Sasha and Rodney have a passion for education, helping children, and making their community a stronger and more sustainable place to live, work, and raise a family. With these goals in mind, their vision of writing children’s books, illustrated by students, to educate future generations on issues of sustainability was born.
Jeremy Jackrabbit’s adventures center around a lesson in reducing, reusing, and recycling. He meets lots of animal friends along the way, and together, they preach a message of sustainability that is fun for kids. The story is simple, yet the message is clear, and children really enjoy the peer-created illustrations, which I believe support an “I can do it” spirit.
The Great Arizona Puppet Theater (Sasha Glassman serves on the board) has brought a current theme to the old fashioned puppet show, and the audience yesterday was delighted. Jeremy Jackrabbit and his friends interacted with the kids, and the crowd went wild. Heck, even I put down my book to take a quick, possibly unauthorized video of Mountain Lion Michael’s song.
Michael’s voice could be considered irritating by many, but the kids loved that shit. And I have to hand it to the puppeteer, who gave irritating voices to multiple characters simultaneously and singlehandedly. She was a true professional in her craft.
I must apologize for the odd angle of the video. As delightful as librarians can be, there is one who takes her job–puppet show security–quite seriously, as if expecting a mosh pit to erupt at any moment. I was able to capture this behind-the-scenes footage by hiding behind a pirate ship set so said librarian couldn’t see me. Outlaw at the puppet show–that’s me
In multiple formats, Jeremy Jackrabbit has hippity-hopped into our lives and is having a positive influence on the children in our community, preaching a valuable lesson in sustainability. He’s captured our attention, and I love it! Now I wonder if the puppets are made of recycled materials…
When you think “library,” do giant reptiles and squealing children come to mind? If not, then you have not been fortunate enough to witness Rich Ihle’s Reptile Adventures this summer. The Phoenix Public Library hosts a fantastic kids summer program, where nearly every weekday there is someone cool presenting something awesome at various libraries across the city–and it’s free to attend! We go to our local Ironwood branch every Wednesday at 2:00 p.m. to catch the fun. Yesterday’s presentation was our favorite!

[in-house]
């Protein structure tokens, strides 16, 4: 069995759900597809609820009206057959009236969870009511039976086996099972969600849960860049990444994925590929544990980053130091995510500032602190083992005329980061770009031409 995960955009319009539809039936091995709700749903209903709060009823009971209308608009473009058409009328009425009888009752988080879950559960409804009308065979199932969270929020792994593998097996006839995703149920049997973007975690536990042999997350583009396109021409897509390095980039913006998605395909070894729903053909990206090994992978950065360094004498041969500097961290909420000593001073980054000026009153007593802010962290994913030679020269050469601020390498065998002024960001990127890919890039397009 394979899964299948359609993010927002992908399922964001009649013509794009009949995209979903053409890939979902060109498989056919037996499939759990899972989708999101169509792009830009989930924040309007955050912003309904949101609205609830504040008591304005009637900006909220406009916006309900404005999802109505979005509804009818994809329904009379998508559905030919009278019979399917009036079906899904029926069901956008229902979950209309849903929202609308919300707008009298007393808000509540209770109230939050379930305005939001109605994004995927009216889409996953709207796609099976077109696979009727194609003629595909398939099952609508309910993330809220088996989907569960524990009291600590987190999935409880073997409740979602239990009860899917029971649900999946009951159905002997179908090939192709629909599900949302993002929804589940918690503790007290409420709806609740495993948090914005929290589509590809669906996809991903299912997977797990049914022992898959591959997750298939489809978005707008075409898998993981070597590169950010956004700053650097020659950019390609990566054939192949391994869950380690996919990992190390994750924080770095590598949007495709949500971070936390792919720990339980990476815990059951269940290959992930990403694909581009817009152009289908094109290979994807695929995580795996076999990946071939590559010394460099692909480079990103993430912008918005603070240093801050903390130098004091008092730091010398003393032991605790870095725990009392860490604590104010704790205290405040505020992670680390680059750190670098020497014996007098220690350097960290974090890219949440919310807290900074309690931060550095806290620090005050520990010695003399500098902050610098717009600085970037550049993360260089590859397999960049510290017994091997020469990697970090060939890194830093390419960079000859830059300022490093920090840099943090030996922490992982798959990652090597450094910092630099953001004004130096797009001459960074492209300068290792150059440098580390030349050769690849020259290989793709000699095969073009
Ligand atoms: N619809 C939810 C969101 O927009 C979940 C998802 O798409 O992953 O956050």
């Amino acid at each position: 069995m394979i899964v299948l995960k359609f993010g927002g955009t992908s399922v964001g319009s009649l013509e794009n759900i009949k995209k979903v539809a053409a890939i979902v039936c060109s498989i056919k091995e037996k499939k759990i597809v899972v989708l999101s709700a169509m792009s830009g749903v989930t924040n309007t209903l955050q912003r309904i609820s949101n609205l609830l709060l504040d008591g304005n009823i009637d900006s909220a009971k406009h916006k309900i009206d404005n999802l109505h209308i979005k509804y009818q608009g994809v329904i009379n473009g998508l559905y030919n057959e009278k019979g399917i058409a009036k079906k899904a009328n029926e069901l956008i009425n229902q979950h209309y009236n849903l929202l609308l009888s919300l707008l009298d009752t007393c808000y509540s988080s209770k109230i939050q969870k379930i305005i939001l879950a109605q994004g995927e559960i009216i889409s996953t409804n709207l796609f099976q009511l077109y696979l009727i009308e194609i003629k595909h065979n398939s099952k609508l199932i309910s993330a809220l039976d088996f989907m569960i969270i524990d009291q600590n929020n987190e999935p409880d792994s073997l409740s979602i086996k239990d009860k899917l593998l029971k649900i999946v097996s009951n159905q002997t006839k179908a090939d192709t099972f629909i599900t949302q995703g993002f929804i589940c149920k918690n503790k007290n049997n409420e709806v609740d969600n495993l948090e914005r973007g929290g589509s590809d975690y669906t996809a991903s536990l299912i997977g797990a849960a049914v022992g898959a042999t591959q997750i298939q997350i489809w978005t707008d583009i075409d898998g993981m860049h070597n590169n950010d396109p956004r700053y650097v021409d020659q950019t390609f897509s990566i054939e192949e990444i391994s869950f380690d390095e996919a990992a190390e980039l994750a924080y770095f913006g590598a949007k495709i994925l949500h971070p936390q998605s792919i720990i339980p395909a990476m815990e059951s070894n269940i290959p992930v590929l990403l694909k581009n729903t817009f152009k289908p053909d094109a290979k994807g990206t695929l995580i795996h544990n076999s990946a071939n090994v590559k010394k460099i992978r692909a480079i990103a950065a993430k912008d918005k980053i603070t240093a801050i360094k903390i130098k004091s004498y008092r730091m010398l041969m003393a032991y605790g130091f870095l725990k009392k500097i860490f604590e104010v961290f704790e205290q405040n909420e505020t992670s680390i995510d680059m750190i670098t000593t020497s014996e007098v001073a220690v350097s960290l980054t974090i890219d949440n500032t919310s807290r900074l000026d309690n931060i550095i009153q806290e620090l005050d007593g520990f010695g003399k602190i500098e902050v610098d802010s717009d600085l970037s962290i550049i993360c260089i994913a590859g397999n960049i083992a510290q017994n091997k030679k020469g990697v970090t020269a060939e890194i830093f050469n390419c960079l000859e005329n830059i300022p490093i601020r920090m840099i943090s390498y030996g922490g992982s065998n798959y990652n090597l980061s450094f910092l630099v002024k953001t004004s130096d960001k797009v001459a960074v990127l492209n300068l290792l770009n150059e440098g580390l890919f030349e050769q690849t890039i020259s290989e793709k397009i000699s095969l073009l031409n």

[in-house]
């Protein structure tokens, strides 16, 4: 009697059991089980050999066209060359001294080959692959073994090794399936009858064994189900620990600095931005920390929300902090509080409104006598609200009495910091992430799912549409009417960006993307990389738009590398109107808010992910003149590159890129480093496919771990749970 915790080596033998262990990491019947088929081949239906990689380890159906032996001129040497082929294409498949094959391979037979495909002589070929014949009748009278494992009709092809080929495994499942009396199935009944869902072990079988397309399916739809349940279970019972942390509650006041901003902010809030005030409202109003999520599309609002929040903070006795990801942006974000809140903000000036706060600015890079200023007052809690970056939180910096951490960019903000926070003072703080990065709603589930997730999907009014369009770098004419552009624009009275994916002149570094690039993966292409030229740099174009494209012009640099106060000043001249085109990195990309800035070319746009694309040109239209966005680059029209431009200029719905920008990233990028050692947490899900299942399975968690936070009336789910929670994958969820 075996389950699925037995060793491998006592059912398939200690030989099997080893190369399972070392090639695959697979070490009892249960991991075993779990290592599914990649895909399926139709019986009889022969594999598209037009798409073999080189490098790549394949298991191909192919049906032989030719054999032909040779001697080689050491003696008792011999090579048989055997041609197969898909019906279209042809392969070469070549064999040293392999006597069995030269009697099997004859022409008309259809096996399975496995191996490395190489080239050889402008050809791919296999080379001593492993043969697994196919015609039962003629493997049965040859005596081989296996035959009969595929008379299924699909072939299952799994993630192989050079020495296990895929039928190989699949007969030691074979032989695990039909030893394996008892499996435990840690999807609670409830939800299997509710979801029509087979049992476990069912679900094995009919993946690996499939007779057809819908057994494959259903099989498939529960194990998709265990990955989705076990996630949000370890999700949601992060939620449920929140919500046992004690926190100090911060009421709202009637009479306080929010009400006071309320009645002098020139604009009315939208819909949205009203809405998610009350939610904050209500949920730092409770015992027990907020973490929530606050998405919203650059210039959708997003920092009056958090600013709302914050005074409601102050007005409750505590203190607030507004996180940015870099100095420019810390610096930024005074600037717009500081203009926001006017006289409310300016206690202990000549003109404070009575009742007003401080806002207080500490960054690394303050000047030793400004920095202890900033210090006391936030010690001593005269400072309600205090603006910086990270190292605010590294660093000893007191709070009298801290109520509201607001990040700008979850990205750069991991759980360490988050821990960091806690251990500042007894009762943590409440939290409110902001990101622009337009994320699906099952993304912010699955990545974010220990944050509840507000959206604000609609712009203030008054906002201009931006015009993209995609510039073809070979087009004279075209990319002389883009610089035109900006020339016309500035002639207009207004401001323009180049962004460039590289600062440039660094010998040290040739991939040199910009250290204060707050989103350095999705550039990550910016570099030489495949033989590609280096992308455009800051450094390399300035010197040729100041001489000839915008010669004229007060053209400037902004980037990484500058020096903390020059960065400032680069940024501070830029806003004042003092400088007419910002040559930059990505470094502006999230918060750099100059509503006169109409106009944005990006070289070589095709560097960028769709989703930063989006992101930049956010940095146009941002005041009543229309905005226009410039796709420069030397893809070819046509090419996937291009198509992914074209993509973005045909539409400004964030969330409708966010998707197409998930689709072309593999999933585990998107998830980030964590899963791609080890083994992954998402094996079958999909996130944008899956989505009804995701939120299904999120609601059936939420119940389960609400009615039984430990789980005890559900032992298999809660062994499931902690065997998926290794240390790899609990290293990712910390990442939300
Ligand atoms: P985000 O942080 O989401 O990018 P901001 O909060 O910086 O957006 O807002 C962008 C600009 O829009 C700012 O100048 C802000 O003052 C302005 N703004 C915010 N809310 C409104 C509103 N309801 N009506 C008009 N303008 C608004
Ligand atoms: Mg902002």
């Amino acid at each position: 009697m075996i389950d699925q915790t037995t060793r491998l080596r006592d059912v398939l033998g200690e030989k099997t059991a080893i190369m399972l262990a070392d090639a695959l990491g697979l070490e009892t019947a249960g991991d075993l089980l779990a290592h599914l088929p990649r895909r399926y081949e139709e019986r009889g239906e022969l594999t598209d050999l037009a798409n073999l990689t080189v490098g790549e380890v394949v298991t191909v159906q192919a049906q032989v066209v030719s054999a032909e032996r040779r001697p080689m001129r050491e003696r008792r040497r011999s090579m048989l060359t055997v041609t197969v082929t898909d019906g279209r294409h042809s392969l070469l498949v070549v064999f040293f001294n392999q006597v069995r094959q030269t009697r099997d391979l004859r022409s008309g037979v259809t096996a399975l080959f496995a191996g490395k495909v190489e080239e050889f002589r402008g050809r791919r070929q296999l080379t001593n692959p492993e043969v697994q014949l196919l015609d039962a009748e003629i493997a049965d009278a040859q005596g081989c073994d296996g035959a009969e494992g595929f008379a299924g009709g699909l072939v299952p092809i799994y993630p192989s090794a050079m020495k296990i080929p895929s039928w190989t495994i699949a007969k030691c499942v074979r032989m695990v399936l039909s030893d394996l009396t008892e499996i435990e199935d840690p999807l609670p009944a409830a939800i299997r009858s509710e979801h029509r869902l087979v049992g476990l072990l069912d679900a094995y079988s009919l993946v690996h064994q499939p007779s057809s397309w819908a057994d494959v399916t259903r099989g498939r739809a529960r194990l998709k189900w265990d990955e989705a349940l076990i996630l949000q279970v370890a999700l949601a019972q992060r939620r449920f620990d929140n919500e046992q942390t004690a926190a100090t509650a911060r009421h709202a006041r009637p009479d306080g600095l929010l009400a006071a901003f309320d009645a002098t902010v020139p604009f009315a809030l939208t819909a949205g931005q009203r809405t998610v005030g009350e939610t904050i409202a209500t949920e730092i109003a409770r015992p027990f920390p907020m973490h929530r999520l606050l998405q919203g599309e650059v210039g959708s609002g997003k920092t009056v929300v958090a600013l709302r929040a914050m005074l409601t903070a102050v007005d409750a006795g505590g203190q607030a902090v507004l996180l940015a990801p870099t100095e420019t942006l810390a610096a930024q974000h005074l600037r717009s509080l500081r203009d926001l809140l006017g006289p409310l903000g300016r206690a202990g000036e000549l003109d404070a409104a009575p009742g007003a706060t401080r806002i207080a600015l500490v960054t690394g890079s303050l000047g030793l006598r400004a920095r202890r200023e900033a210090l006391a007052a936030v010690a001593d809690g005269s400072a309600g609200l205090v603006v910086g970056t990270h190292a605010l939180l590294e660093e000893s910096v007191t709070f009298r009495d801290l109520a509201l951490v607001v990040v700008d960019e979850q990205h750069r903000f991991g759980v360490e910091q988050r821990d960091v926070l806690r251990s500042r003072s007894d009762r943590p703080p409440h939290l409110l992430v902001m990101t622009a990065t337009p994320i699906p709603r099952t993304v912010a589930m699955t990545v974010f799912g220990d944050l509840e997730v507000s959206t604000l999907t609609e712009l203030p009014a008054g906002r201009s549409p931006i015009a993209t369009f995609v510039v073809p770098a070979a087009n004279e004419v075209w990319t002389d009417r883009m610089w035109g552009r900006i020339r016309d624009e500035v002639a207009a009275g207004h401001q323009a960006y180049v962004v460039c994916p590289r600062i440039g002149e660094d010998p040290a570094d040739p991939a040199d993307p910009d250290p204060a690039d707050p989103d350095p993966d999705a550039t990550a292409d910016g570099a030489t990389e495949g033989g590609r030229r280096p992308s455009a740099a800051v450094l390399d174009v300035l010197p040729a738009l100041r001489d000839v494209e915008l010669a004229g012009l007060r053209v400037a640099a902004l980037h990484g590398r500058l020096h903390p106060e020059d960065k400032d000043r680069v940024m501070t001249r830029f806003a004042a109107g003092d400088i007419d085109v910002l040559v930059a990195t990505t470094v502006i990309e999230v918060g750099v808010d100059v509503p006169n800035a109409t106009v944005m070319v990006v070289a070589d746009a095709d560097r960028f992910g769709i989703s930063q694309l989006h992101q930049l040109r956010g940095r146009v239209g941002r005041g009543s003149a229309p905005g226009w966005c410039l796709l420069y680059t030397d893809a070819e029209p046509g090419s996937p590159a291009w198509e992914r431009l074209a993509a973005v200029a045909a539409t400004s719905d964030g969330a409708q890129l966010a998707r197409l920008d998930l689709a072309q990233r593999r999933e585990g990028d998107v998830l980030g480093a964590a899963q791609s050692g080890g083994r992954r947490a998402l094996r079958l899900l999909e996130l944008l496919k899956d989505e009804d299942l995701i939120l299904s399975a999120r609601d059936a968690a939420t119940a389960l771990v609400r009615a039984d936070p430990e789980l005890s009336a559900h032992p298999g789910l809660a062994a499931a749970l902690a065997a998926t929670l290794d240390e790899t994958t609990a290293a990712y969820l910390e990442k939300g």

Rich Ihle, the creator of Reptile Adventures brought his friends, small and large, for families to oooh and ahhh at. The kids were all pumped, and Rich delivered. His funny, friendly attitude, coupled with the confidence and sternness to keep the kids’ energy from getting out of control made for an incredible experience.
Rich began his presentation by telling everyone a bit about himself and how he came to be the “reptile guy.” It seems he had a deep love for these creatures from an early age and would spend all of his money on reptiles. He encouraged the kids to find their passion and open books to learn all they can about it, as he did, which I thought was a wonderful message. He also expressed the importance of caring for pets properly, and how much work they can be. The guy kept it real.
Like all good entertainers, Rich brought out the little guys first. We met Sunset the Bearded Dragon, Slim the Blue-tongued Skink, and Freckles, the Leopard Gecko, among other friends.
I was totally impressed with them, but had no idea that the big guns were waiting in the wings.
Enter T-Bo the Rhinoceros Iguana.
He was incredible! And incredibly huge! Rich’s interactions with him were nothing short of a headliner at The Comedy Spot. The kids (and adults) were squealing and shaking with excitement. Rich took him for a ride on his cooler, a giant-iguana RV, of sorts.
Just when we thought we’d seen the grand finale, out came Sunshine, who we got to touch.
What an experience! You can still catch Rich and “The Ultimate Reptile Experience” at libraries around the valley during this week and next, the last week of the program. I would highly recommend it, even if you don’t have kids! Rich and his friends are also available for birthday parties, school presentations, and special events.